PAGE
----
Monday, November 14, 2016

Noun Clauses

What are noun clauses?


A noun clause is a DEPENDENT CLAUSE (with its own subject, verb, and idea)
It  "is used as a subject of an object. In other words, a noun clause is used in the same ways as a noun."
(source: Azar (1989), Understanding and Using English Grammar, 2nd ed., Prentice Hall Regents, pg 263)

For practice finding noun clauses in sentences, try these practice exercises:

How are noun clauses used in sentences?


As the subject, they might look like this: How she answered the question surprised me.
As a direct object of a verb, they might look like this: I wonder whose house that is.
Or as the object of an adjective expression: It is obvious that they are tired.
As an object of a preposition, they might look like this: I do not agree with what they said.
As a predicate noun, they might look like this: His difficulty is that he cannot read.

For practice identifying how a noun clause is being used, try these exercises:
Practice 3
Practice 4 (printable- find AND identify its function)


In what kinds of situations do we use noun clauses?

In addition to the examples above, we might use noun clauses in...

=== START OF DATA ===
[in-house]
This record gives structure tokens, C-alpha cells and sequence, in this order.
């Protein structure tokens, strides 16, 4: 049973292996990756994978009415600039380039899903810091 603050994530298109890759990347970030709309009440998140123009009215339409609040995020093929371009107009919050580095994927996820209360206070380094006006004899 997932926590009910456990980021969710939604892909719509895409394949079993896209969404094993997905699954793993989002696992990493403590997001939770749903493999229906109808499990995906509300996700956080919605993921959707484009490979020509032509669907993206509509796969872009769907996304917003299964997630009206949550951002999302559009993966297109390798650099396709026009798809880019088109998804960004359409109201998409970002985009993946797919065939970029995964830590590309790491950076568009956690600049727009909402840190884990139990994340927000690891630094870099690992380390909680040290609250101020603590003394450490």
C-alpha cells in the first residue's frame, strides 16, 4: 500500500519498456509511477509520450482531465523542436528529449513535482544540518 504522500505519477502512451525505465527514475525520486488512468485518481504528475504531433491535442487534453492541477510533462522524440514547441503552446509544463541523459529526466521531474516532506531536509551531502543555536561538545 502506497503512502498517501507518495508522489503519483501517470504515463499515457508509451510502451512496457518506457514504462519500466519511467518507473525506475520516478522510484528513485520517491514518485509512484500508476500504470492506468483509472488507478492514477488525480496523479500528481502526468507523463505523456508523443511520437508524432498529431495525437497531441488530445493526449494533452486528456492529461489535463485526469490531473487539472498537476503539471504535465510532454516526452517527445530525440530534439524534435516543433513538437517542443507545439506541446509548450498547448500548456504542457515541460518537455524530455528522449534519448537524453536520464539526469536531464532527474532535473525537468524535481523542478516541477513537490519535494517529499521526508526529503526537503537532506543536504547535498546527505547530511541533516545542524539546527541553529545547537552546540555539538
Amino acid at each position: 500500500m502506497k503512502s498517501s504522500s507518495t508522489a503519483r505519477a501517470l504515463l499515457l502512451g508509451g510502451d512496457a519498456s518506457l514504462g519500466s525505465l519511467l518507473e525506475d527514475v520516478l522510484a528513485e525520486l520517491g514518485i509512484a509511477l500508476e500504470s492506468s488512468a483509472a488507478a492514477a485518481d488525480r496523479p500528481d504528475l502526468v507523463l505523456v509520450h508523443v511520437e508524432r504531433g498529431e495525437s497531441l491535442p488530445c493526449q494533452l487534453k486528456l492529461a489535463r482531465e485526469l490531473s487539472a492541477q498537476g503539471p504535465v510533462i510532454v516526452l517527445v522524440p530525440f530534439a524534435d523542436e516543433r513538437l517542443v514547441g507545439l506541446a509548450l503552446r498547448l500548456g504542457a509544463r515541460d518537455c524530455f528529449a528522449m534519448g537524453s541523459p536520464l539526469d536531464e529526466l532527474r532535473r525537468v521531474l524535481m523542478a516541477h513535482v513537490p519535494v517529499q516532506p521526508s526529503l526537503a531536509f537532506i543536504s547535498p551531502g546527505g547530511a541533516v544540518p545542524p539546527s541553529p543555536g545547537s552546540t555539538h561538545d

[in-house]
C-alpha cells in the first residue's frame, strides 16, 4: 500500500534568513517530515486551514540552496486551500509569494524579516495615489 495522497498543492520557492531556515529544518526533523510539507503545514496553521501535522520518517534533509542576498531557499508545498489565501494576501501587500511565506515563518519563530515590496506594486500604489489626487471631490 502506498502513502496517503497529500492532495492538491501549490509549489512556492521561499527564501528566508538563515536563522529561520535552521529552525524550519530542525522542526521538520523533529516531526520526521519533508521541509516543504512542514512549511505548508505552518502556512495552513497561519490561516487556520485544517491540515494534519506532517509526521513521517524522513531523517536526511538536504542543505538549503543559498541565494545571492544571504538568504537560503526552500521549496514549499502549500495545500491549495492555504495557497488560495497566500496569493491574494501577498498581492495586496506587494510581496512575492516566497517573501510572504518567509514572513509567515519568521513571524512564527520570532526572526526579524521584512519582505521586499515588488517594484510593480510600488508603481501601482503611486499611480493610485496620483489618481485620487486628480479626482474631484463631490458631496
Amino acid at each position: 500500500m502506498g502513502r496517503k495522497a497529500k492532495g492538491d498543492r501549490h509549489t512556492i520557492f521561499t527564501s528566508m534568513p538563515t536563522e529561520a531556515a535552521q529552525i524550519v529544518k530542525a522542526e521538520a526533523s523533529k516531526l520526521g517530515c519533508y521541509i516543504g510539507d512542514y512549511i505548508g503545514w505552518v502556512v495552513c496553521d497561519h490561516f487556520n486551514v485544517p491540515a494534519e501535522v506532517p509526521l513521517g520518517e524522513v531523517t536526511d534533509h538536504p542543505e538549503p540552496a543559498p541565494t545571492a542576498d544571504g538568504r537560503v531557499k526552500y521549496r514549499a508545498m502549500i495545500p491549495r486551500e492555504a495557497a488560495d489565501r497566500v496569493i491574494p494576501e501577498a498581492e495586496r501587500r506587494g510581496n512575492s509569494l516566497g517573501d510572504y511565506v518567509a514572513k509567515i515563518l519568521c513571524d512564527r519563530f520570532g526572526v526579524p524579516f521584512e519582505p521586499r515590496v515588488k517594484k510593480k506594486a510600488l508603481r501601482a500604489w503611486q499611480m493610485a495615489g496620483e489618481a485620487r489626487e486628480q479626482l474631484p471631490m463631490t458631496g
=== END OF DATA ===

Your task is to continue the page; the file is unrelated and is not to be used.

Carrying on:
Indirect reported speech:
  • I told him that we needed a new car.
  • For more information about and practice with indirect reported speech, please visit this earlier blog post.

After certain verbs: (such as ask, advise, beg, demand, forbid, insist, order, prefer, propose, require, recommend, request, suggest, urge)
  • She advised that we prepare a bit more extensively for our exams.
  • We need a special verb form when we do this! Check out this

(Verb list from source: Lane & Lange (1993), Writing Clearly, 3rd ed., Heinle Cengage Learning, p 141)

To talk about "mental activity" (with such verbs as believe, decide, know, learn, realize, remember, think, understand)
  • I believe that she has difficulty with noun clauses in her writing.

With "embedded questions":
  • Could you please tell me what you are doing?
  • For practice with embedded questions, try this:

How many kinds of noun clauses are there, and what do they begin with?


They might begin with a question word: (what, when, where, who, why, how, whom, whose, which)
  • I don't know why you are so stubborn.
They can begin with whether or if:
  • I don't know if she will join us.
  • I wonder whether we should wait for him.
They can begin with that:
  • I know that she is late for class.
  • It is obvious that she is tired. She is sleeping at her desk.

Where can I find more practice activities about noun clauses?

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